Author: Peter Younkin
Publication: Organization Studies
This article presents a process-model for the abandonment of a practice. This complements earlier research on adoption and abandonment by allowing for fluctuations in the level of commitment across time and by demonstrating the persistent role for both institutional pressure and performance-based concerns on the maintenance of a practice. It also provides a novel means for identifying differences in the method of abandonment through the introduction of a concept of decommitment. Further, it helps resolve the question of how firms respond when faced with conflicting internal and external evidence of the success of an adopted practice. Using the divestiture of unrelated business segments by 100 U.S. firms between 1970–96, I estimate post-adoption commitment to a practice and the likelihood of a given firm decommitting. I find that treating abandonment as a process clarifies the evolving role of institutional and performance-based concerns and helps identify when a given firm is more subject to either source of pressure. The implications of this approach and these findings for current research on resistance to adoption and de-institutionalization are explored in the conclusion.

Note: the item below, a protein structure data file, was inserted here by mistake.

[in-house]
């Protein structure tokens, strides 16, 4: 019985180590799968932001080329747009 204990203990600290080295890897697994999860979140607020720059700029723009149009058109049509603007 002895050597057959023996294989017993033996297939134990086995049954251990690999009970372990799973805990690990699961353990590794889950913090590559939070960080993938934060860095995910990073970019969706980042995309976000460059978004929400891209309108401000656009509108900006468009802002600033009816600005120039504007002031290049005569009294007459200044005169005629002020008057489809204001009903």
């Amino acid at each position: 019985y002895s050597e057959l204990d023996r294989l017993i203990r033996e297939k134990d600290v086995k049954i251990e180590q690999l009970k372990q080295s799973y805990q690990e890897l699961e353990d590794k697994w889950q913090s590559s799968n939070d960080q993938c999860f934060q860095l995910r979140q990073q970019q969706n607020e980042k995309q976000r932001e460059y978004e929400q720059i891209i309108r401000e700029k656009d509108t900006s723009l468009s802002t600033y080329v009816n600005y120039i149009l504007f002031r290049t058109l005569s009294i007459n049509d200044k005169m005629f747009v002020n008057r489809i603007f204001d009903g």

Read full article: Organization Studies, Forthcoming